To execute functions, vitamin D needs to bind with VDRs present in the human body. The VDR receptor is present in the whole mammalian brain. The first expression of VDR happens in E12 in rat brain and on an embryonic day (E) 11.5 in mouse brain. The time of VDR expression coincides with the window period of brain development when there is reduced cell proliferation, and increased cell elimination occurs [35]. Studies found that VDR protein is present in multiple areas of rat and human brains such as the pontine-midbrain thalamus, hypothalamus, cerebellum, basal ganglia, amygdala hippocampus, olfactory system, and cerebral cortex (temporal, parietal, cingulate) [16, 17, 35]. Each VDR gene consists of nine exons and nine introns which can be located in the chromosome 12q13 [16, 36]. The VDR is a member of the neurosteroid family which signifies the role of VDR as a candidate gene for ASD [36-38]. Studies showed the association of several single nucleotide polymorphisms (SNPs) of VDR genes with ASD but the SNPs could be variable for different population [39]. Three haplotypes of VDR is associated with ASD which are GTTT, GTCT, ATCG. The haplotypes showed polymorphisms in four restriction enzymes like BsmI(G>A), FokI (C>T), ApaI(T>G), and TaqI(T>C). In ASD the more common haplotypes found was GTTT while ATCG and GTCT were found of lower frequencies in ASD patients [37]. Animal studies done on mice with knocked out VDR gene showed impairment of their behavior [35-37] as well as in hearing [38-39]. The most common promoter region of VDR which is related to multiple diseases is rs15568820 and rs4516035. But Coşkun et al. showed that autism disorder has no association with rs15568820. Restriction fragment length polymorphism (RFLP) assay done using different enzymes showed important polymorphisms in the VDR gene. In intron 8, there was detection of polymorphisms by the restriction enzyme Apa-I A/a(adenine>cytosine)(rs797532) and BsmIB/b(adenine>guanine) (rs1544410) [37, 40]. Several other polymorphisms also got detected which also affect gene expressions such as rs 731236(Taq 1) at exon 9 and rs11568829 Caudal type Homeobox 2(Cdx2) in the promoter region. Taq1 polymorphism can alter protein structure and binding specificity of VDR. The Cdx 2 polymorphism affects the transcriptional activity. The rs 2228570(Fok1) is in exon two which can alter the transcription initiation site due to polymorphism which eventually produces two different sized proteins. The VDR polymorphism can play a role in the development of ASD by influencing the action pathway of vitamin D [36-40].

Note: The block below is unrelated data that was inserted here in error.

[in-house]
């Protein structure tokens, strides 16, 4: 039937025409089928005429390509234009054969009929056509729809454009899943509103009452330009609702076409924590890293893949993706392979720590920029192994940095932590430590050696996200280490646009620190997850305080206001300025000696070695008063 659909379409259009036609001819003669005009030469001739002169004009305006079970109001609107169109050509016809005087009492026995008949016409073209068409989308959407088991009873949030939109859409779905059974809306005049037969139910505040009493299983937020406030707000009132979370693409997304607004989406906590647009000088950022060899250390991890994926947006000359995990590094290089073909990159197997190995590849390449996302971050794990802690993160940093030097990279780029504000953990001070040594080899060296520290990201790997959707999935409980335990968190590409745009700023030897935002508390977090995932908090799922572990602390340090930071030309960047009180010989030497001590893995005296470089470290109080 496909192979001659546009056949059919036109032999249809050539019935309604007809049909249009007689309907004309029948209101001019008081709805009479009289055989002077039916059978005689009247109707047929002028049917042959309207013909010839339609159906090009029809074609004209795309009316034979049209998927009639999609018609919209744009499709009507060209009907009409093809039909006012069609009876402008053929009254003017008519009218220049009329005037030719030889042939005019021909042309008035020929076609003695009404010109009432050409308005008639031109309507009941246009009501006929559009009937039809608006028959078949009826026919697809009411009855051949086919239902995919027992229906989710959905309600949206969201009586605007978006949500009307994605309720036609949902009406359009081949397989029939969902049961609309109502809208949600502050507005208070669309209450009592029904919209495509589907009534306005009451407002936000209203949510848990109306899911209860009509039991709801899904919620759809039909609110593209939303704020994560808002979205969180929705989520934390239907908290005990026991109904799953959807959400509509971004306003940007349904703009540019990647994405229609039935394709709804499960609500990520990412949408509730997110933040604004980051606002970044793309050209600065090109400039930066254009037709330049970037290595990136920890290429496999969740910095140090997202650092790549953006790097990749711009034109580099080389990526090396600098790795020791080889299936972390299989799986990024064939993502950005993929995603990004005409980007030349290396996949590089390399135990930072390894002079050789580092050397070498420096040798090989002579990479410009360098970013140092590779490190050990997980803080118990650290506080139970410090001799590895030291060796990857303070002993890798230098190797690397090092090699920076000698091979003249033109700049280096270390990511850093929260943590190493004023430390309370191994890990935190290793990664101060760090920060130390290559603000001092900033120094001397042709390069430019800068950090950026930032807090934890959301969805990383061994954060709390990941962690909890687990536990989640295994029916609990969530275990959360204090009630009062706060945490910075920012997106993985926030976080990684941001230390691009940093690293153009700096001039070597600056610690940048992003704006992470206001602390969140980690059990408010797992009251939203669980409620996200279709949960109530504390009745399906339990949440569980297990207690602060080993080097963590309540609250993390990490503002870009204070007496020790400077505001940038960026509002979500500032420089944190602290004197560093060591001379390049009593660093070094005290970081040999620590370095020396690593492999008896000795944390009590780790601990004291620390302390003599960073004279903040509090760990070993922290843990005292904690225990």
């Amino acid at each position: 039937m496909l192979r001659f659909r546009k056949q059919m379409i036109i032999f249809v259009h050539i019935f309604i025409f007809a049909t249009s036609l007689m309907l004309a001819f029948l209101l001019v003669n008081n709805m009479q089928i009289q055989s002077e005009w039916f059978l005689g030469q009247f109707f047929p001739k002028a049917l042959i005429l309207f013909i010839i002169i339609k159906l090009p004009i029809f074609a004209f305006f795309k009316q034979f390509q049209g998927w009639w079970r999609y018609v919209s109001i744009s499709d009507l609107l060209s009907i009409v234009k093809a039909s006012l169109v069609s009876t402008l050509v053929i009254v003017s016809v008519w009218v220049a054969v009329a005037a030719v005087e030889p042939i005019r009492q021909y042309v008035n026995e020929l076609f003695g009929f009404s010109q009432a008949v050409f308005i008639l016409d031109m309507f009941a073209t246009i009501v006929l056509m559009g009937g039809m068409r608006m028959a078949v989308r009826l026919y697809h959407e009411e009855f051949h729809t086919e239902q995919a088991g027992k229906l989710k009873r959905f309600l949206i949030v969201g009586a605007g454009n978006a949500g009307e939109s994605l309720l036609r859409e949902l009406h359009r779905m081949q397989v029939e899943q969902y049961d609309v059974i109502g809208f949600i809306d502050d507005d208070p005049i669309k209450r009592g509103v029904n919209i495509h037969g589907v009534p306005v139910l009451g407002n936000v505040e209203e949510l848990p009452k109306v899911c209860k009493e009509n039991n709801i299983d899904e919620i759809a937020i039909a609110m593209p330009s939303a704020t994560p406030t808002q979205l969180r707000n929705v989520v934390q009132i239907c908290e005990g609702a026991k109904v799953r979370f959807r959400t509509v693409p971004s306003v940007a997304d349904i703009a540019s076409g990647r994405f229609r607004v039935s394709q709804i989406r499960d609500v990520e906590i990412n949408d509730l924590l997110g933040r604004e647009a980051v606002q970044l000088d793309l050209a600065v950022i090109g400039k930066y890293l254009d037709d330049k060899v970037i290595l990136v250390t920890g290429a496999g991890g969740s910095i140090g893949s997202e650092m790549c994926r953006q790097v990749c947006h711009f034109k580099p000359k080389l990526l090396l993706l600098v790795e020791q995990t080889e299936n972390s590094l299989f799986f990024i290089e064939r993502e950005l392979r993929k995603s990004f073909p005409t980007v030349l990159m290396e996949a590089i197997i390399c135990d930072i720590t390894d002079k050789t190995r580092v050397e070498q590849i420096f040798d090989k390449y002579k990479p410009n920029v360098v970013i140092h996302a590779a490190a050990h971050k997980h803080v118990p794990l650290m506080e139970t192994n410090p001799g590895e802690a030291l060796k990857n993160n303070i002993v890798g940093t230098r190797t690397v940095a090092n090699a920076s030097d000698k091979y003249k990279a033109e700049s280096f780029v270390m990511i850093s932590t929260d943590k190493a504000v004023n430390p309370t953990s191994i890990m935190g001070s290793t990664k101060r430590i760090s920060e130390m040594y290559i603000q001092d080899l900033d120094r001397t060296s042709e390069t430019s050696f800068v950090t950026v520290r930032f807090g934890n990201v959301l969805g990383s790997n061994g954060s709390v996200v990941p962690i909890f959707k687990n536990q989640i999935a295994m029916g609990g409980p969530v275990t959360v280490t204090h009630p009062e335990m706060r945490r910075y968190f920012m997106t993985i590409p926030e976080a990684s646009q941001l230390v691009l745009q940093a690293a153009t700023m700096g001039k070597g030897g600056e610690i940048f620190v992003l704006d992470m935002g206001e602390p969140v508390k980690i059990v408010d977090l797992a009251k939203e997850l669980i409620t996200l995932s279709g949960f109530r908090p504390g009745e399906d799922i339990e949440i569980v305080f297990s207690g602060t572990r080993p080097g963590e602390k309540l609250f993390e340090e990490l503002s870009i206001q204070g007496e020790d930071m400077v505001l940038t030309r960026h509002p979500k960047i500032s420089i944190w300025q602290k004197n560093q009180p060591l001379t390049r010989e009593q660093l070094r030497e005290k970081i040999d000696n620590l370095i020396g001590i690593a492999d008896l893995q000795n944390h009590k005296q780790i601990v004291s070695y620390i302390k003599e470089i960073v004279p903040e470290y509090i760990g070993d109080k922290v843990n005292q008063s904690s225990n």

Identified genotypes of Fok-1(rs2228570) are FF, Ff, ff; Bsm-I (rs1544410) are BB, Bb, bb; Taq I (rs731236) genotypes are TT, Tt, tt, and Apa-I (rs79752320 are AA, Aa, and aa). Allele t and A were found to be predominant in ASD patients [36-38]. An association between female gender and allele T was found supporting the study that autism is more common in a male gender as T allele is less frequently present in a male child [36, 40-41]. There were few studies which founded an association between VDR gene polymorphisms and serum 25(OH)D level. The responsible alleles for ASD are interestingly associated with increased levels of serum 25(OH)D while some studies showed that lower serum levels of 25(OH)D increase the risk of ASD [39]. Coşkun et al. showed in his study the connection between FokI TT(ff), TaqI CC(tt), BsmI AA(BB) genotypes and ASD [37]. FokI genotype ff is related to high 25(OH)D levels in ASD and presence of one F allele lowers the 1,25(OH)D level which indicates that FokI has an imminent role in vitamin D metabolism and ASD [41-42]. FokI is present in the exon-2 regions of the VDR which is a significant zone to regulate translation. The F allele of FokI polymorphism delivers shorter VDR of 424 amino acids, while the f allele one is longer containing 427 amino acids. The BsmI and Apa I polymorphisms located in intron 8 and TaqI are close to the 3'UTR region of the exon-9. The UTR region controls the VDR mRNA stability and post-transcriptional process which support the role of TaqI polymorphism in alteration of protein structure and vitamin D binding specificity [37, 39, 42].

Paternal homozygous VDR TaqI and BsmI variants showed some relation with ASD [40, 43]. The male reproductive tract has VDR and vitamin D metabolizing enzymes [44-45]. Animal studies exhibited the role of VDR in sperm production and motility [46]. VDR and vitamin D metabolizing enzymes express together in the mature neck of spermatozoa during the late stages of spermatogenesis [45]. Reduced sperm motility is the reason behind aneuploid sperm and sperms with chromosomal abnormalities which can negatively influence developing embryos [44]. One of the studies mentioned that VDR role in sperm production and motility has a more significant effect than a member of the steroid receptor superfamily in influencing DNA translation and transcription [47]. Another study was done by O'Roak et al. in 2012, which demonstrated that de novo mutation had a significant role in the development of ASD and de novo point mutations in protein coding regions are mostly of paternal origin [48].

Autism spectrum disorder is also a disorder of innate immunity [6]. In ASD patients genes related to innate immunity like natural killer (NK) and cytotoxic (CD+8) cells are increased whereas the genes regulating neurodevelopment get reduced. Increased rate of autoimmune disorders in the families of patients with ASD get reported. Anti-fetal brain antibodies are detected in pregnant mothers which can be a potential cause of ASD. The anti-inflammatory action of vitamin D has an active role in regulating the immune function of the human body. The increased risk of getting tuberculosis infection in patients with 1,25(OH)2D3 deficiency supports the role of VDR and 1,25(OH)2D3 in innate immunity [40, 49].

Role of VDR polymorphism in ASD is still poorly understood. However, VDR gene polymorphism is identified in several neuropsychiatric disorders like schizophrenia, bipolar disorder, ADHD, neurodegenerative diseases, and neuroimmune diseases [50]. However. there are a few data available for VDR polymorphism’s relation with ASD.